There’s really nothing nice to say about inflation when it comes to your bottom line.
It’s hard on your wallet. It’s hard on your savings because it reduces the buying power of the dollars you socked away. And it’s hard on your paycheck, because chances are your last raise did not keep pace with headline inflation, which the latest reading puts at 8.2%.
But that same high inflation has led to a couple of changes that might offer you a little relief. And every little bit helps.
Starting next year, your paycheck could be a little bigger thanks to inflation adjustments that the Internal Revenue Service will make to 2023 federal income tax brackets and other provisions.
The net effect of those adjustments is this: More of your 2023 wages will be subject to lower tax rates than they were this year. And you may be able to deduct higher amounts of income.
Here’s the skinny on that.
When you save money in a tax-deferred workplace retirement plan like a 401(k) or 403(b), you can reduce your taxable income because you get a deduction for your contribution the year you make it. The more you save, the more you cut your tax bill.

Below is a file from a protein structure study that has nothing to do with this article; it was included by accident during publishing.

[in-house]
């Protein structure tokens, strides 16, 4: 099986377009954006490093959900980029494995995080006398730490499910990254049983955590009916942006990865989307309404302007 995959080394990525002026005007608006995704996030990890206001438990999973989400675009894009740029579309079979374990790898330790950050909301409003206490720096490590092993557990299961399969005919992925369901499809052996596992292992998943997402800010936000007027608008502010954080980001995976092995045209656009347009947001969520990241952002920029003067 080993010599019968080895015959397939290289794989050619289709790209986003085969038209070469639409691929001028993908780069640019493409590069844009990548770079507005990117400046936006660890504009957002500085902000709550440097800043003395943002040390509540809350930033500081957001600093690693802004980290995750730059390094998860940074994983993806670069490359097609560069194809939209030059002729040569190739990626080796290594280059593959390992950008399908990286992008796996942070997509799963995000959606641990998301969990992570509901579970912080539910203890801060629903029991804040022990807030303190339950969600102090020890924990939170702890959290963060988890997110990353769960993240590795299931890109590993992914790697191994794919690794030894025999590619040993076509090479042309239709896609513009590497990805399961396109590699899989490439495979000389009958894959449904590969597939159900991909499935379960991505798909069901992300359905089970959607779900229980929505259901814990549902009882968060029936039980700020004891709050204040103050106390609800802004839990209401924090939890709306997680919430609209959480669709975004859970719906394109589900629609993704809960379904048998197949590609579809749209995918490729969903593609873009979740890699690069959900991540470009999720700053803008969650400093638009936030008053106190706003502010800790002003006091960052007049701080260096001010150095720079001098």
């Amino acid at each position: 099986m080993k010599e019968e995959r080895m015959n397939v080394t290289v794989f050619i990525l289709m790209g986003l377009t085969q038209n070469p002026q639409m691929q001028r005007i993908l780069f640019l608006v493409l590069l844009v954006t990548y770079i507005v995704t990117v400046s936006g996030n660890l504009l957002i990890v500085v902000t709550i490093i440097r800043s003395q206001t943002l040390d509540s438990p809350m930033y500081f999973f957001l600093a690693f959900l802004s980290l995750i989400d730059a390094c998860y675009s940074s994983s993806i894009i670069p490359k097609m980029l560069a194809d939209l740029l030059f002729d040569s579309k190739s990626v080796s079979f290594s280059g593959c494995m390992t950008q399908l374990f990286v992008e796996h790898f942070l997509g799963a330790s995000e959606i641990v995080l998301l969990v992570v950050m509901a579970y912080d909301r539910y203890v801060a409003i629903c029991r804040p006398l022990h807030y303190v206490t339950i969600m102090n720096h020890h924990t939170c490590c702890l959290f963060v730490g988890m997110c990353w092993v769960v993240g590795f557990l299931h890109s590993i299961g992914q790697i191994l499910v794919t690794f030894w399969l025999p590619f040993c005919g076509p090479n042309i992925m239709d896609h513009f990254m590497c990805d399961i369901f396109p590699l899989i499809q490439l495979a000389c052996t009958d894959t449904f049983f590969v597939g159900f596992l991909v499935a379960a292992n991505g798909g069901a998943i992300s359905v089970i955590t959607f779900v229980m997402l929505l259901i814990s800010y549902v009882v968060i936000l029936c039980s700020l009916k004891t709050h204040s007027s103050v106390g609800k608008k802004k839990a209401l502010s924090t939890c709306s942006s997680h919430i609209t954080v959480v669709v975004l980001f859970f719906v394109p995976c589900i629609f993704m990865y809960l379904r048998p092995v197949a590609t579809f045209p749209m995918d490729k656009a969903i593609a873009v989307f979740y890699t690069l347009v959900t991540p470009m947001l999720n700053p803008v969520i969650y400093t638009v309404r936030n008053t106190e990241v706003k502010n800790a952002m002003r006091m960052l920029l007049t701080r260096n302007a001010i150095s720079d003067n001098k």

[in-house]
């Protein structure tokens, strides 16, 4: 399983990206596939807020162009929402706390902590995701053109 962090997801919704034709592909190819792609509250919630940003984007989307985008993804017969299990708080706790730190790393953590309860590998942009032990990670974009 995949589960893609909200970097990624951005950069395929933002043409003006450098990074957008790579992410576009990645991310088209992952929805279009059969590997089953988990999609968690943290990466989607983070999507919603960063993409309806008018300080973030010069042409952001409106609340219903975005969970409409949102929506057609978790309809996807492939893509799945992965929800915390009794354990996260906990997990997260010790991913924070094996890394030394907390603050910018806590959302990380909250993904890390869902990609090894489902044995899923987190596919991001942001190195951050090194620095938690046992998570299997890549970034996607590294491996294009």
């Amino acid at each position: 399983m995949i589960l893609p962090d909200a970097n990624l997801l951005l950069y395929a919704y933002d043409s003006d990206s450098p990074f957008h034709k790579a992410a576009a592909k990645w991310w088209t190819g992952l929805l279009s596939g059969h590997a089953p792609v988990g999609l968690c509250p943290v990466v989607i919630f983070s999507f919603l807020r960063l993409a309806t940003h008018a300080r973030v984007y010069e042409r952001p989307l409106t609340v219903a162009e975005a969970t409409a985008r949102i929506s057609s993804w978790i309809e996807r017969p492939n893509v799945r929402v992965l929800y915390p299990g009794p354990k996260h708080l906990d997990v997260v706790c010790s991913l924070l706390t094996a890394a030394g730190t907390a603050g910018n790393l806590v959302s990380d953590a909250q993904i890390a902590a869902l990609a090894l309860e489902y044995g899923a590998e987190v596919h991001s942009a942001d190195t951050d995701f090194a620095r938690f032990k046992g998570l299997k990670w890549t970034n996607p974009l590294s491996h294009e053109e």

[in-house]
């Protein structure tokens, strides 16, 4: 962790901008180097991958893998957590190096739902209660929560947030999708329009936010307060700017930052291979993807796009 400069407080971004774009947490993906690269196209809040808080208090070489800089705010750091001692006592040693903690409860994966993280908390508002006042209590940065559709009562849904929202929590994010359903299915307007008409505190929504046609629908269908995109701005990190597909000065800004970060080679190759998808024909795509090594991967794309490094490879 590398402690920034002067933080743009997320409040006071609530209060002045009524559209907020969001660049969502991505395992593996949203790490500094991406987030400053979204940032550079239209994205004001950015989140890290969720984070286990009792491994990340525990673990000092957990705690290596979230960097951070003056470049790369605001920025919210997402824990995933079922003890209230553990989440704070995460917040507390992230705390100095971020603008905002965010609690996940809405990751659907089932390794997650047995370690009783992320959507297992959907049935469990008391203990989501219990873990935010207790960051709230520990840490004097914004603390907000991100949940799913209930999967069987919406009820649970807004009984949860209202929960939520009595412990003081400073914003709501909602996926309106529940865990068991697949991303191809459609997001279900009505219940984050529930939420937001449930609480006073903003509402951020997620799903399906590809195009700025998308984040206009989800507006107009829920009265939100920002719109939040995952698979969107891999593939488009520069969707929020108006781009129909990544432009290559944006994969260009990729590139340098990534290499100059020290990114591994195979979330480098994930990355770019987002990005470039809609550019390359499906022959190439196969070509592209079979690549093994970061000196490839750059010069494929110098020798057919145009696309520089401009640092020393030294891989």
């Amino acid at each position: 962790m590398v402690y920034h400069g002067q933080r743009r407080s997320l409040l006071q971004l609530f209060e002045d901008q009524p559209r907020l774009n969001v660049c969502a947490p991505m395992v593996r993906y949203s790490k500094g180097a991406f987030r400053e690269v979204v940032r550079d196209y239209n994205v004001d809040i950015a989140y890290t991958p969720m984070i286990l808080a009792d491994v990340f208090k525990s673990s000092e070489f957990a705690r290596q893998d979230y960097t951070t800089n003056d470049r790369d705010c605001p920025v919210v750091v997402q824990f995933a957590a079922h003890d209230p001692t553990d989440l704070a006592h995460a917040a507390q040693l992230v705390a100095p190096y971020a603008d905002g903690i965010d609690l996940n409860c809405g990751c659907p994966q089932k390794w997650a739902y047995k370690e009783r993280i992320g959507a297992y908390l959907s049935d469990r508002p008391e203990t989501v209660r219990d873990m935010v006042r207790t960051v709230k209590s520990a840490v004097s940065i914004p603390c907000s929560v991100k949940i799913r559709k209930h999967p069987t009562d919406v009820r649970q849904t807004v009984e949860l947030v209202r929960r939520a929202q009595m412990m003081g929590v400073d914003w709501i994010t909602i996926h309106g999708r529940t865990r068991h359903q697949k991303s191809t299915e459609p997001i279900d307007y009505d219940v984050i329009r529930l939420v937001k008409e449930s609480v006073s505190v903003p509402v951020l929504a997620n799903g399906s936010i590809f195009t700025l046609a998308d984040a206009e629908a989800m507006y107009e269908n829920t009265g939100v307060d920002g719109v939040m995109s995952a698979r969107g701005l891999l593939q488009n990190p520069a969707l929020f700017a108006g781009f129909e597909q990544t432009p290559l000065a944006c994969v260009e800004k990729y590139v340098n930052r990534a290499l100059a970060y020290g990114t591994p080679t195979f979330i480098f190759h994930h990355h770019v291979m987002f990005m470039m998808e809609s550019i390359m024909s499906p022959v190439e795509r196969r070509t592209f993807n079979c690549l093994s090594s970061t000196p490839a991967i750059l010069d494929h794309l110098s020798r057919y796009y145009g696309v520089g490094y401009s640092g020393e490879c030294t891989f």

Starting next year, you will be allowed to contribute up to $22,500 into your 401(k), 403(b), most 457 plans or the Thrift Savings Plan for federal employees.
That’s $2,000 – or roughly 9.8% – more than the current $20,500 federal contribution limit, a direct result of higher inflation. Those are the biggest adjustments made to the contribution limit in decades.
More about those changes and changes to IRA contribution limits can be found here.
Social Security recipients will receive an annual cost-of-living adjustment of 8.7% next year, the largest increase since 1981.
The spike will boost retirees’ monthly payments by $146 to an estimated average of $1,827 for 2023.
No one will be living large on that amount, but the extra cash will offset some of the higher prices for everyday expenses that seniors incur.
Here’s more on the coming boost to Social Security checks, along with welcome news that there will be a drop in Medicare Part B premiums next year.
– CNN’s Tami Luhby contributed to this report